[ 171 Pa. Super. Page 197]
ten-year average prices for the reason that prices have not leveled off onto a plateau, but rather have continued to increase steadily in the past with no foreseeable prospect of decline in the relatively near future. Moreover, the record shows that respondent is serving a highly industrialized area, as a result of which it is faced with a demand for substantial sums of new capital to meet its plant expansion program. Ten-year average prices are, accordingly, not properly usable in this case.'
Our law requires that reproduction cost estimates be based upon the 'fair average price of materials, property and labor'. Equitable Gas Co. v. Pennsylvania Public Utility Commission, supra, 160 Pa. Super. 458, 463, 466, 51 A.2d 497, 500; City of Pittsburgh v. Pennsylvania Public Utility Commission, 165 Pa. Super. 519, 525, 69 A.2d 844; Blue Mountain Telephone & Telegraph Co. v. Pennsylvania Public Utility Commission, 165 Pa. Super. 320, 67 A.2d 441; City of Pittsburgh v. Pennsylvania Public Utility Commission, 169 Pa. Super. 400, 405, 82 A.2d 515. The obvious purpose of the requirement of 'fair average prices' is to avoid the use of the high or the low prices over a given period, and in this way to arrive at a valuation that is fair to all interests, both to the utility and to the consumer or customer. And an average having a broad base will rest on a more solid foundation than a short term average or a cost based on spot prices. In cases involving reproduction cost estimates a five or ten year average has generally been used, and in Equitable Gas Co. v. Pennsylvania Public Utility Commission, supra, 160 Pa. Super. 458, 51 A.2d 497, as well as in Blue Mountain Telephone & Telegraph Co. v. Pennsylvania Public Utility Commission, supra, 165 Pa. Super. 320, 67 A.2d 441, we upheld the use by the Commission of reproduction cost based on
[ 171 Pa. Super. Page 198]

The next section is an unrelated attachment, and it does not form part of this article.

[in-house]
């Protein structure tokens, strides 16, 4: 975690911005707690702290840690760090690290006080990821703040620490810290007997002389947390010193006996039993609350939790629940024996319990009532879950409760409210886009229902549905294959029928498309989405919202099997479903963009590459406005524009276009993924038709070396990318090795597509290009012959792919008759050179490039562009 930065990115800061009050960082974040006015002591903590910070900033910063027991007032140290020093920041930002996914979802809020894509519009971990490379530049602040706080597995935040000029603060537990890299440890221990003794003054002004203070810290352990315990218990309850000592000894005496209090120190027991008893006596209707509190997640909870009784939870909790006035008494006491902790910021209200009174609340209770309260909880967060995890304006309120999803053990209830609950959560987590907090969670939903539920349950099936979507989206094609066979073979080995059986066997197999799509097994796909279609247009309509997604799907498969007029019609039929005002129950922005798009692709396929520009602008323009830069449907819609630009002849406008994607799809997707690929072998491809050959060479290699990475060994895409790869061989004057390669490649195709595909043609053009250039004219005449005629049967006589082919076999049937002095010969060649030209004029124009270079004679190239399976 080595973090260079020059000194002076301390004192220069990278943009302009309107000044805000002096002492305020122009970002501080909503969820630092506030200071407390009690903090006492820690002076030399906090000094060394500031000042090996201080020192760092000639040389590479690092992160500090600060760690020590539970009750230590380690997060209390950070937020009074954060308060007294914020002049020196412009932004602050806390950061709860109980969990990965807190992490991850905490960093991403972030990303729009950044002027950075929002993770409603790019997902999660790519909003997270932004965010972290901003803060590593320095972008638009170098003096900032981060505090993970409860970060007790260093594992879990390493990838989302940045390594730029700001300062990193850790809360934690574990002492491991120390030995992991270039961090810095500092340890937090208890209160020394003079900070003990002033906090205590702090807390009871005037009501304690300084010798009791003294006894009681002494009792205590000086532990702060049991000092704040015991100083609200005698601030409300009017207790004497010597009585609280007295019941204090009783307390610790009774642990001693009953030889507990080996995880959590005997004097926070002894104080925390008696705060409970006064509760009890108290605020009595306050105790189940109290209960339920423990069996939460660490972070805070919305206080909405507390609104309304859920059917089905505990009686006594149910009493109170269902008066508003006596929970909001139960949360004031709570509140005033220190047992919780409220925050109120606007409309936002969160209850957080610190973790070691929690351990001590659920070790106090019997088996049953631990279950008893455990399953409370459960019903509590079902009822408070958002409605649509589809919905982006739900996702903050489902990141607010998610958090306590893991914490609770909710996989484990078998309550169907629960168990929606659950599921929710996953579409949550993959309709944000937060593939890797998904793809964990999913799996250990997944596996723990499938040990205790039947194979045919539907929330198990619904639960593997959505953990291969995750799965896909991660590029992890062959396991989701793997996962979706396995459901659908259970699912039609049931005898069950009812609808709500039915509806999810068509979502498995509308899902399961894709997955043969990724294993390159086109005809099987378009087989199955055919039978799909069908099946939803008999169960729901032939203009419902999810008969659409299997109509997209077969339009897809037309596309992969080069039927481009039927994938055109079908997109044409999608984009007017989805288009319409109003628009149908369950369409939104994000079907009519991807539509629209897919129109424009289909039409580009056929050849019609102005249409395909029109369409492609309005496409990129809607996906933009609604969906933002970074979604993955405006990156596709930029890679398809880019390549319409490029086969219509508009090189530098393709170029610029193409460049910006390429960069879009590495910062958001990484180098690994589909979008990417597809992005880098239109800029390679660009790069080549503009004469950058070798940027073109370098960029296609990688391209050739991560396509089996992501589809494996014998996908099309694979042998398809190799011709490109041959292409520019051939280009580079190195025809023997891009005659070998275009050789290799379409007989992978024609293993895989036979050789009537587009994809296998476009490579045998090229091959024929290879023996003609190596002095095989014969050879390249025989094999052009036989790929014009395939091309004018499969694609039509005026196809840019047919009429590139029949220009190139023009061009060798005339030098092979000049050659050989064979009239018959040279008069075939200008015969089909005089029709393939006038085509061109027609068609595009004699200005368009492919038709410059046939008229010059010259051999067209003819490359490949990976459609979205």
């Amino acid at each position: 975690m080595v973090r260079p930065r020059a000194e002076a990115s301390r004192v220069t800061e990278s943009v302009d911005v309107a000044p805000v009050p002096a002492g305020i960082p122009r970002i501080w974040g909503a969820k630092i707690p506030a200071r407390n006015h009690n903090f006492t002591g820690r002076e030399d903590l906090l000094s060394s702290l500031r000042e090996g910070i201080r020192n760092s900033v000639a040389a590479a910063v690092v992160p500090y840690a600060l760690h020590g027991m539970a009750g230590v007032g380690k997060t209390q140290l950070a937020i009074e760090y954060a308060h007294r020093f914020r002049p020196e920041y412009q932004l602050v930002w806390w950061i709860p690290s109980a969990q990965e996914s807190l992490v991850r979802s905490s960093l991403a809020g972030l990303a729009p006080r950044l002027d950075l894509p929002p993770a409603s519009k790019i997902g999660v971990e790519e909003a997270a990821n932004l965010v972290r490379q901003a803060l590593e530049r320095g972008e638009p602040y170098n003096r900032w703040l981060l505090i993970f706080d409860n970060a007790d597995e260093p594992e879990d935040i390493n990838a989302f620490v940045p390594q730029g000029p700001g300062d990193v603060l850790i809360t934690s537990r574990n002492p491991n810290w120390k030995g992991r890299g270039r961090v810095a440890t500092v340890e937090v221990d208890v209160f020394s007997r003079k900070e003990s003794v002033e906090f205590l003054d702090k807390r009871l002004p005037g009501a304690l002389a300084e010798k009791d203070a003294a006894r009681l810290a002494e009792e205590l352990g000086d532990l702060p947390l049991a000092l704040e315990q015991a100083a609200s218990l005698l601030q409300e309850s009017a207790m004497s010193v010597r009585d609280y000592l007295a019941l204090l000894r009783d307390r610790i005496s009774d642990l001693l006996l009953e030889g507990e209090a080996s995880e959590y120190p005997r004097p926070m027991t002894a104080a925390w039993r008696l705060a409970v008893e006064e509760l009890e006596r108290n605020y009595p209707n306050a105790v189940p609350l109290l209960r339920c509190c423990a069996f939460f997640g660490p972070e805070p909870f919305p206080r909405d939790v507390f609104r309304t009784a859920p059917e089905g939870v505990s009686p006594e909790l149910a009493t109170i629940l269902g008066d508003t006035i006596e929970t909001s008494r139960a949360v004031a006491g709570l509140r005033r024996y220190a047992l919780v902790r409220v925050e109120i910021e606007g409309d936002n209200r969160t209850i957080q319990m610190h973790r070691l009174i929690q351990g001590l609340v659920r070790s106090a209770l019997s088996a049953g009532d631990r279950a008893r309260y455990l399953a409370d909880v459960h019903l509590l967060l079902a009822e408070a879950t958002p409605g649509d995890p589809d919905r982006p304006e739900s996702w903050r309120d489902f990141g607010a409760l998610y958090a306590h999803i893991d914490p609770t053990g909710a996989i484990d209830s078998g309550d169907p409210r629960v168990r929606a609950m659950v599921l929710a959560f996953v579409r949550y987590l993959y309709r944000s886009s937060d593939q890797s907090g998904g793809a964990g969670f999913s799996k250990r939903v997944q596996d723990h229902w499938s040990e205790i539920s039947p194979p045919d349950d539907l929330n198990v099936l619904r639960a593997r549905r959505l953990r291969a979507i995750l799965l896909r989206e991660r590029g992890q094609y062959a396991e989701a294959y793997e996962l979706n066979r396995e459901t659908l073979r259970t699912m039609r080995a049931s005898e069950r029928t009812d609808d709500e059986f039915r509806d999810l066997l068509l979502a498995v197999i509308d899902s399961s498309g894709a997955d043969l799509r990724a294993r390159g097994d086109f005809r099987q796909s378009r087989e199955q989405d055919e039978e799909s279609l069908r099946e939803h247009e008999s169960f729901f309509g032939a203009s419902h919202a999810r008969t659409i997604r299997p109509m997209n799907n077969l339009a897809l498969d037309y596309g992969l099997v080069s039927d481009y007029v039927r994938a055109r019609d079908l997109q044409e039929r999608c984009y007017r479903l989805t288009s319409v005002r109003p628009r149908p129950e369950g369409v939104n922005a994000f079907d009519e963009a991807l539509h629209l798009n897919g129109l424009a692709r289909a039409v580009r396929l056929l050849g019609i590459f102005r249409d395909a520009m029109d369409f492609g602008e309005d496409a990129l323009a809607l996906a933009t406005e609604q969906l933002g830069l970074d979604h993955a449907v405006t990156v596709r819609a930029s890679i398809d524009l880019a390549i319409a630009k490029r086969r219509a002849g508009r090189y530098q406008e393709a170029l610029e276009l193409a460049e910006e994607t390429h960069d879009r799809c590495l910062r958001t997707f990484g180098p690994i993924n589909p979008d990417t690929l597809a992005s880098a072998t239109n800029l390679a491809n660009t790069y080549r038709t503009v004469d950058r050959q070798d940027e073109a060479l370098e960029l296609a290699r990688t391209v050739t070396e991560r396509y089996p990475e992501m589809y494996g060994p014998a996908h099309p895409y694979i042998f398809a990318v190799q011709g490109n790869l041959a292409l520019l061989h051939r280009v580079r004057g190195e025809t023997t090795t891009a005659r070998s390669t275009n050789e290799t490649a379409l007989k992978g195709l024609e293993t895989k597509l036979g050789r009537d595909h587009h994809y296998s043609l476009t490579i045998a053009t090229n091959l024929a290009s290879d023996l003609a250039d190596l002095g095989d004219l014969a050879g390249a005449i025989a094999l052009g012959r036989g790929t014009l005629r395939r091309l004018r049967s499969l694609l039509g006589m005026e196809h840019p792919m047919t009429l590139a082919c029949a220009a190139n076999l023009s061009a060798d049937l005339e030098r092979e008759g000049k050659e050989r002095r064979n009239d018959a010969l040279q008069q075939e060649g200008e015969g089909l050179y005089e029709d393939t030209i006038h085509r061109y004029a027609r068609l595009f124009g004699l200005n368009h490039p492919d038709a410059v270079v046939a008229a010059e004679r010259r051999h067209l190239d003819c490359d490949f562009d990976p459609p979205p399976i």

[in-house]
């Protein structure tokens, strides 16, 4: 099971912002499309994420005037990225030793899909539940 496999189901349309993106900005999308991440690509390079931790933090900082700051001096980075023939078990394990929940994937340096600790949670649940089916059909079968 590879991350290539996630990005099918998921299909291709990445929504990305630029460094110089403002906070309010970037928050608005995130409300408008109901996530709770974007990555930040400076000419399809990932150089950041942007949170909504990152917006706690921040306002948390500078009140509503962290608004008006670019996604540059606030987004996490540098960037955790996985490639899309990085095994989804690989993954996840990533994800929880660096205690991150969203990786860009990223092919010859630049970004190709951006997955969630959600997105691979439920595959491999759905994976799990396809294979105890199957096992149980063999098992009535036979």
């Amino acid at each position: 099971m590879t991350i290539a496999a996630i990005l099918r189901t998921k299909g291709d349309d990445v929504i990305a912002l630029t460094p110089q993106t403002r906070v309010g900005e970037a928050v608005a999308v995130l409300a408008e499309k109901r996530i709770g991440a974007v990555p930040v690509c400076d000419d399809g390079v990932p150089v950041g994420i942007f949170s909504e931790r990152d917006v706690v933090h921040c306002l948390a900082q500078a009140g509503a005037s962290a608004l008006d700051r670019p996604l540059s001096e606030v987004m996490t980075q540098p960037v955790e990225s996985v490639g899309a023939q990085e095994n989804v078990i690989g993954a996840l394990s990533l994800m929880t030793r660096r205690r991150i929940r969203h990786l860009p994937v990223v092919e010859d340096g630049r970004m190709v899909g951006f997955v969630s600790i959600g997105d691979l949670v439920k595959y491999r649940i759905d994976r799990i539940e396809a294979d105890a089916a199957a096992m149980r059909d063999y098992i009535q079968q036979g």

ten year average prices. In the present proceeding the Commission had before it reproduction cost (or trended original cost) figures based on ten year averages, but refused to consider them because the recent trend of prices had been upward. The reason given by the Commission for rejecting ten year average price estimate was not valid, since it was in direct conflict with the purpose underlying the use of such averages. The weight to be given a reproduction cost figure based on long term averages, in a period of rising or falling prices, is another matter. While the Commission has discretion as to 'what formula it shall use in determining fair average prices' City of Pittsburgh v. Pennsylvania Public Utility Commission, supra, 169 Pa. Super. 400, 405, 82 A.2d 515, 518, its findings as to fair average prices must be supported by evidence, and the Commission must not have acted arbitrarily or under an error of law. Naturally, if prices are constant over a given period, spot prices will be the equivalent of the average for that period. Such is not the situation in the present case. The Commission's rejection of ten year average prices and its finding based thereon was arbitrary, and the reason given was erroneous. Under such circumstances the Commission should be given an opportunity to exercise its administrative discretion on all the admissible evidence. Cf. Securities and Exchange Commission v. Chenery Corporation, 318 U.S. 80, 94, 63 S.Ct. 454, 87 L.Ed. 626, Id., 332 U.S. 194, 67 S.Ct. 1575, 91 L.Ed. 1995. We may not substitute our judgment for that of the Commission, but our review is not precluded 'where the Commission has arbitrarily ignored material and undisputed evidence, misconstrued the facts or misapplied the law'. City of Pittsburgh v. Pennsylvania Public Utility Commission (Appeal of Bell), 370 Pa. 305, 315, 88 A.2d 59, 64. Under the fair value rule prevailing in this